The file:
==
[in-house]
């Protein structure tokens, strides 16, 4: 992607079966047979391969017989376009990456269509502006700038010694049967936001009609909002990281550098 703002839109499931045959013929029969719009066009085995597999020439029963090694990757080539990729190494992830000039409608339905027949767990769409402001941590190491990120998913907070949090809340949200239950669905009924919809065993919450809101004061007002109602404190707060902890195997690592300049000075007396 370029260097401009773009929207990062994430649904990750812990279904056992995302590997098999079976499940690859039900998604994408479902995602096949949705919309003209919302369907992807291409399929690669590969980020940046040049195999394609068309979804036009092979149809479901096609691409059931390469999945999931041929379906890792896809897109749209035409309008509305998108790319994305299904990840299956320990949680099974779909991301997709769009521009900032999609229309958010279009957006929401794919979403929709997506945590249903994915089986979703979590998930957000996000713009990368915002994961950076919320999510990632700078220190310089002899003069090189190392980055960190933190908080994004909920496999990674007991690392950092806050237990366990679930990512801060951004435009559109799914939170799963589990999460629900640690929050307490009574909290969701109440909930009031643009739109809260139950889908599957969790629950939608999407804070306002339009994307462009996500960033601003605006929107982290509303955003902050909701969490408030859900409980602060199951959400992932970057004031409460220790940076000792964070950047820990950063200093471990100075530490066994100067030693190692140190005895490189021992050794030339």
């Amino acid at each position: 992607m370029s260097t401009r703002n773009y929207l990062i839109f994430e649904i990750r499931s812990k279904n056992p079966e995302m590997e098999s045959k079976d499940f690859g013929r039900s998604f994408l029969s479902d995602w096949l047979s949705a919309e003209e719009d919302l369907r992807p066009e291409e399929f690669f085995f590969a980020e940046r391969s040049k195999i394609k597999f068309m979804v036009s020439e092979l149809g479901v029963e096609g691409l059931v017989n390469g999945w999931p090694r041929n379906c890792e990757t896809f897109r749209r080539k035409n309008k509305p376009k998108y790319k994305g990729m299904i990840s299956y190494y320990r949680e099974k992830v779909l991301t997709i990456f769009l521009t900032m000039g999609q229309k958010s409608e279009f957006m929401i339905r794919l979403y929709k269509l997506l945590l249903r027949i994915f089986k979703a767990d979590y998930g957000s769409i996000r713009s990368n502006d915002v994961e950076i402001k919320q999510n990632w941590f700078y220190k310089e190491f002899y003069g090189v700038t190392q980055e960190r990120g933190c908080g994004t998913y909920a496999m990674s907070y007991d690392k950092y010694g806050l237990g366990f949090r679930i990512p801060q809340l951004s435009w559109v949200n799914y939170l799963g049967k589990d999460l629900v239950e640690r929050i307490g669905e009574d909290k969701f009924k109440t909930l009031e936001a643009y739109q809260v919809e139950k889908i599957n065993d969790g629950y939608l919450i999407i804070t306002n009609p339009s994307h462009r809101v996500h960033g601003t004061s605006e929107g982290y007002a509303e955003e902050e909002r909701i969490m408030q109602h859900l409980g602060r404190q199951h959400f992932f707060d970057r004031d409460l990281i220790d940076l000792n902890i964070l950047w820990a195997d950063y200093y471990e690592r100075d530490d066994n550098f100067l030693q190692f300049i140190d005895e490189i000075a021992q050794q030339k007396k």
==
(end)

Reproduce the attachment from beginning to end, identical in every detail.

[in-house]
């Protein structure tokens, strides 16, 4: 992607079966047979391969017989376009990456269509502006700038010694049967936001009609909002990281550098 703002839109499931045959013929029969719009066009085995597999020439029963090694990757080539990729190494992830000039409608339905027949767990769409402001941590190491990120998913907070949090809340949200239950669905009924919809065993919450809101004061007002109602404190707060902890195997690592300049000075007396 370029260097401009773009929207990062994430649904990750812990279904056992995302590997098999079976499940690859039900998604994408479902995602096949949705919309003209919302369907992807291409399929690669590969980020940046040049195999394609068309979804036009092979149809479901096609691409059931390469999945999931041929379906890792896809897109749209035409309008509305998108790319994305299904990840299956320990949680099974779909991301997709769009521009900032999609229309958010279009957006929401794919979403929709997506945590249903994915089986979703979590998930957000996000713009990368915002994961950076919320999510990632700078220190310089002899003069090189190392980055960190933190908080994004909920496999990674007991690392950092806050237990366990679930990512801060951004435009559109799914939170799963589990999460629900640690929050307490009574909290969701109440909930009031643009739109809260139950889908599957969790629950939608999407804070306002339009994307462009996500960033601003605006929107982290509303955003902050909701969490408030859900409980602060199951959400992932970057004031409460220790940076000792964070950047820990950063200093471990100075530490066994100067030693190692140190005895490189021992050794030339």
């Amino acid at each position: 992607m370029s260097t401009r703002n773009y929207l990062i839109f994430e649904i990750r499931s812990k279904n056992p079966e995302m590997e098999s045959k079976d499940f690859g013929r039900s998604f994408l029969s479902d995602w096949l047979s949705a919309e003209e719009d919302l369907r992807p066009e291409e399929f690669f085995f590969a980020e940046r391969s040049k195999i394609k597999f068309m979804v036009s020439e092979l149809g479901v029963e096609g691409l059931v017989n390469g999945w999931p090694r041929n379906c890792e990757t896809f897109r749209r080539k035409n309008k509305p376009k998108y790319k994305g990729m299904i990840s299956y190494y320990r949680e099974k992830v779909l991301t997709i990456f769009l521009t900032m000039g999609q229309k958010s409608e279009f957006m929401i339905r794919l979403y929709k269509l997506l945590l249903r027949i994915f089986k979703a767990d979590y998930g957000s769409i996000r713009s990368n502006d915002v994961e950076i402001k919320q999510n990632w941590f700078y220190k310089e190491f002899y003069g090189v700038t190392q980055e960190r990120g933190c908080g994004t998913y909920a496999m990674s907070y007991d690392k950092y010694g806050l237990g366990f949090r679930i990512p801060q809340l951004s435009w559109v949200n799914y939170l799963g049967k589990d999460l629900v239950e640690r929050i307490g669905e009574d909290k969701f009924k109440t909930l009031e936001a643009y739109q809260v919809e139950k889908i599957n065993d969790g629950y939608l919450i999407i804070t306002n009609p339009s994307h462009r809101v996500h960033g601003t004061s605006e929107g982290y007002a509303e955003e902050e909002r909701i969490m408030q109602h859900l409980g602060r404190q199951h959400f992932f707060d970057r004031d409460l990281i220790d940076l000792n902890i964070l950047w820990a195997d950063y200093y471990e690592r100075d530490d066994n550098f100067l030693q190692f300049i140190d005895e490189i000075a021992q050794q030339k007396k």